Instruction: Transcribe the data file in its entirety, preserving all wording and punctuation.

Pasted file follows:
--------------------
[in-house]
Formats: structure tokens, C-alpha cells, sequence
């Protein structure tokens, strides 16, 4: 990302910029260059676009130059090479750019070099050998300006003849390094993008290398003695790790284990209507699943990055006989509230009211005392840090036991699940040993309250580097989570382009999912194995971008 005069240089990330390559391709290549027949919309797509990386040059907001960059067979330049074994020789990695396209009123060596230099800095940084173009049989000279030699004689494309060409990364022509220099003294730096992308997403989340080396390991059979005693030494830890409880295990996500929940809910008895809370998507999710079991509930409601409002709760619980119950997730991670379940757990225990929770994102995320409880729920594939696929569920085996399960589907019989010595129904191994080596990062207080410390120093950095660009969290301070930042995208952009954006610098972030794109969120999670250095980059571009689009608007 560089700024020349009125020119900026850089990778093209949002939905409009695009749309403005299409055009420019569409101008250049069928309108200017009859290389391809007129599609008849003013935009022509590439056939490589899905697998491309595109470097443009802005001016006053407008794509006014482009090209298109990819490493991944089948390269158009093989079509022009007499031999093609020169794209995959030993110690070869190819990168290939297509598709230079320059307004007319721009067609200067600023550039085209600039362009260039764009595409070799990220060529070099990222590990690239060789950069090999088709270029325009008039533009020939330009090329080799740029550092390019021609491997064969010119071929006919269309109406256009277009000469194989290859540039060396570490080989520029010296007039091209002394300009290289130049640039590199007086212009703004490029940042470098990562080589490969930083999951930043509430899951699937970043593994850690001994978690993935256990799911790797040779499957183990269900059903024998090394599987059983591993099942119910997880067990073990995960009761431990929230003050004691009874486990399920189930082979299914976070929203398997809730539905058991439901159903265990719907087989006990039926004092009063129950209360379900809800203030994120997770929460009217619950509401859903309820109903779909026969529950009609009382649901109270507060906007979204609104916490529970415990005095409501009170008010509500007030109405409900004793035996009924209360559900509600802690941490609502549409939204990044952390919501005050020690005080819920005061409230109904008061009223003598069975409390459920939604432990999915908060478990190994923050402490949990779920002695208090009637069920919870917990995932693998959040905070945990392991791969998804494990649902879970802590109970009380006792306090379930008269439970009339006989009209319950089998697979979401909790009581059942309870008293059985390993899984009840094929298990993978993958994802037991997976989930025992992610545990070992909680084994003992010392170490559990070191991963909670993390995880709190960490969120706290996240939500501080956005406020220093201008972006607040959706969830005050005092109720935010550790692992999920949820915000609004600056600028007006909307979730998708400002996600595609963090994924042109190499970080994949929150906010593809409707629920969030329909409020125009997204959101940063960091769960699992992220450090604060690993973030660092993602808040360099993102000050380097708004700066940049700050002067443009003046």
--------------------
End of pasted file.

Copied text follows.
[in-house]
Formats: structure tokens, C-alpha cells, sequence
């Protein structure tokens, strides 16, 4: 990302910029260059676009130059090479750019070099050998300006003849390094993008290398003695790790284990209507699943990055006989509230009211005392840090036991699940040993309250580097989570382009999912194995971008 005069240089990330390559391709290549027949919309797509990386040059907001960059067979330049074994020789990695396209009123060596230099800095940084173009049989000279030699004689494309060409990364022509220099003294730096992308997403989340080396390991059979005693030494830890409880295990996500929940809910008895809370998507999710079991509930409601409002709760619980119950997730991670379940757990225990929770994102995320409880729920594939696929569920085996399960589907019989010595129904191994080596990062207080410390120093950095660009969290301070930042995208952009954006610098972030794109969120999670250095980059571009689009608007 560089700024020349009125020119900026850089990778093209949002939905409009695009749309403005299409055009420019569409101008250049069928309108200017009859290389391809007129599609008849003013935009022509590439056939490589899905697998491309595109470097443009802005001016006053407008794509006014482009090209298109990819490493991944089948390269158009093989079509022009007499031999093609020169794209995959030993110690070869190819990168290939297509598709230079320059307004007319721009067609200067600023550039085209600039362009260039764009595409070799990220060529070099990222590990690239060789950069090999088709270029325009008039533009020939330009090329080799740029550092390019021609491997064969010119071929006919269309109406256009277009000469194989290859540039060396570490080989520029010296007039091209002394300009290289130049640039590199007086212009703004490029940042470098990562080589490969930083999951930043509430899951699937970043593994850690001994978690993935256990799911790797040779499957183990269900059903024998090394599987059983591993099942119910997880067990073990995960009761431990929230003050004691009874486990399920189930082979299914976070929203398997809730539905058991439901159903265990719907087989006990039926004092009063129950209360379900809800203030994120997770929460009217619950509401859903309820109903779909026969529950009609009382649901109270507060906007979204609104916490529970415990005095409501009170008010509500007030109405409900004793035996009924209360559900509600802690941490609502549409939204990044952390919501005050020690005080819920005061409230109904008061009223003598069975409390459920939604432990999915908060478990190994923050402490949990779920002695208090009637069920919870917990995932693998959040905070945990392991791969998804494990649902879970802590109970009380006792306090379930008269439970009339006989009209319950089998697979979401909790009581059942309870008293059985390993899984009840094929298990993978993958994802037991997976989930025992992610545990070992909680084994003992010392170490559990070191991963909670993390995880709190960490969120706290996240939500501080956005406020220093201008972006607040959706969830005050005092109720935010550790692992999920949820915000609004600056600028007006909307979730998708400002996600595609963090994924042109190499970080994949929150906010593809409707629920969030329909409020125009997204959101940063960091769960699992992220450090604060690993973030660092993602808040360099993102000050380097708004700066940049700050002067443009003046």